This process of transmuting something into sound is further explored in the next section of the talk, when Uzan looks closely at artists that have attempted to answer questions like “Can we see sounds?” and “Can we listen to colours?”  Uzan shows us the work of Charles Blanc-Gatti, whose paintings of music supposedly influenced Walt Disney in the production of ‘Fantasia’ and Paul Klee, who aims to translate the musical theory into a single image. We see musical instruments constructed that create paintings as they’re played.  All of this proves Dr Uzan’s simple point, the process of translation between mediums, from sound to light, or light to sound allows us to view the world around us from a fresh perspective, with all the attendant benefits.

L'Orchestra - Charles Blanc-Gatti
This process is fun and interesting, but does it have any practical benefit in increasing our knowledge of the universe?  We’re played a recording of the Vela Pulsar, which rotates about 11 times a seconds.  We can appreciate the frequency to some degree just by viewing a waveform of the signal emitted by the star, but it’s only when we actually hear it that we can get a real handle on how it behaves.   It sounds frantic, but is also disarmingly regular.  The recording played reminded me of morse code – an SOS message from the debris of a massive star that exploded 10,000 years ago.  We’re also given a brief overview of the science of asteroseismology, which Uzan describes as hearing stars “beating like drums”.  These sounds allow us to study the internal structure of the stars.  We heard the distant thrum of Xi Hydrae and HR3831.

These recordings from across the universe are the basis for a number of interesting compositions by various musicians.   The example played for us was 'Stellar Music No. 1' by Jeno Keiler and Zoltan Kollath (as heard in the video below).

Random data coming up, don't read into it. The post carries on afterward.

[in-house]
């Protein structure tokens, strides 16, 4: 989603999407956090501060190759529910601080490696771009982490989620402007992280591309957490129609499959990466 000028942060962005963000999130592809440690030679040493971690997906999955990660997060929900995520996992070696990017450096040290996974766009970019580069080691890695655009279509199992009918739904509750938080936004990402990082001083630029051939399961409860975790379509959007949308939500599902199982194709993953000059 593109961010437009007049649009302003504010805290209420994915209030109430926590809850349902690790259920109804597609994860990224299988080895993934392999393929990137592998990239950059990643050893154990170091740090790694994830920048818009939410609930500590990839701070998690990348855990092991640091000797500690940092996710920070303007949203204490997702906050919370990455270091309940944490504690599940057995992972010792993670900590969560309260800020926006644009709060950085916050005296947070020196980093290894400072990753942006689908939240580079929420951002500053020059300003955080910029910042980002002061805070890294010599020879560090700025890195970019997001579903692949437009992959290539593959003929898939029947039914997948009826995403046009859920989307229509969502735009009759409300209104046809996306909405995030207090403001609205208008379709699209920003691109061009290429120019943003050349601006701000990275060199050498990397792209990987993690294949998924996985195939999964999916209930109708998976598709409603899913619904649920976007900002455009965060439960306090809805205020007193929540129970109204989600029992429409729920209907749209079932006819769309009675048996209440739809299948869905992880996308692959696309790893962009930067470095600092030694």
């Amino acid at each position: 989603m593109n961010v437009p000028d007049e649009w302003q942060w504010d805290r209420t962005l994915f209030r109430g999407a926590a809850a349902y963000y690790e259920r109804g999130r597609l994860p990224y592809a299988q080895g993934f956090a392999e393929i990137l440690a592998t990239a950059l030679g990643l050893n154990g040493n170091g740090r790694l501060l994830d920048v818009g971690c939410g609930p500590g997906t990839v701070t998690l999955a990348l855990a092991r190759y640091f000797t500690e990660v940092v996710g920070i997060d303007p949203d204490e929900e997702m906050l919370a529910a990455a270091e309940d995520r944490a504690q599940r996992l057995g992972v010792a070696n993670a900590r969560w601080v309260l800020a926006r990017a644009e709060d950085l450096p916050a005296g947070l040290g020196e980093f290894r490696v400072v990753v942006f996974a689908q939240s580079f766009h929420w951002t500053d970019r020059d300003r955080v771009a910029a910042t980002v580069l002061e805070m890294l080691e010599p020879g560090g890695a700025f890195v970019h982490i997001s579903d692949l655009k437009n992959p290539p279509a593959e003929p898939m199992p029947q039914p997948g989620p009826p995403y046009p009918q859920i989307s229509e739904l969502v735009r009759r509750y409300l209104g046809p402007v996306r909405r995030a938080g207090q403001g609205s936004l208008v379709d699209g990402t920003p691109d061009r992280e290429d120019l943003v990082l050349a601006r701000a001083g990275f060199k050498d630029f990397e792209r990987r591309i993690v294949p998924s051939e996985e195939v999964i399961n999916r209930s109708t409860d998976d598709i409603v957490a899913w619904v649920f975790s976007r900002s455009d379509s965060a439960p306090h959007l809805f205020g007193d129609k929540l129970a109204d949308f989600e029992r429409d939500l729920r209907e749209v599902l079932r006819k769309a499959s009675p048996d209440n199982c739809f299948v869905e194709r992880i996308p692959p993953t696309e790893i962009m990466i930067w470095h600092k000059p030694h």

Signals from across the cosmos like these have provided inspiration for various musicians throughout the 20th century.  Some of these pieces, like Philip Glass' 'Orion' are maybe a touch subjective using astronomical data as more of an inspiration, an artistic component of a wider statement rather than something intrinsic to the structure.  On the other hand, there are composers who attempt to directly translate data into music, like John Cage's 'Atlas Eclipticalis'.  This uses as a score an atlas of the stars, with musical notes superimposed over the stellar bodies.  The brightness of the stars is directly translated into the size of the notes in the composition.  As such, it's theoretically possible to imagine this piece as containing the same information as the visual star chart itself.  

If we can listen to star charts, what else can we listen to?  Uzan mentions people creating music from theoretical physics, translating the Higgs Boson in music.  He points out that current theory says that subatomic particle vibrates, and these vibrations can be directly translated to music.  Every visualisation of these particles other than as mathematical formula is an artistic interpretation.  Why instead of confusing diagrams of something that can't really be drawn can't we hear them instead?  

 Lady Gaga is probably working on it right now.
At the beginning of this lecture I had thought we lived in a vast, silent and lifeless universe.  What Uzan has demonstrated is that the universe sings to us with an infinite choir.  Our limited human perceptions may not be able to perceive all of these voices, but the cosmos is filled with music, from the pounding pulse of a star's heartbeat to the tiniest trill of the subatomic particle.  So if we're the audience of so much celestial music, what are we giving back?  Well, our radio waves are propagating out into to space, but perhaps more immediately concrete is the Voyager gold record "Sounds of Earth".  This contains a playlist of music that scientists thought put humanity's best foot forward to any extraterrestrial species that might come across it.  You can listen to the full playlist here, and it's comforting that somewhere out, far out in the emptiness of the interstellar void travels Voyager 1 & 2, charting a lonely course away from home.  Affixed to the side is a record containing this:

Those aliens are gonna think we're so cool.

I'm really enjoying this lecture series, and I can't wait for the next one on 'Light', which will take place in January.  My only complaint is that they're not coming fast enough!  It's been 5 months since 'Taste' and after this I'm itching for more!

(If I've ballsed up any of the science here let me know in the comments or email me and I'll correct it.)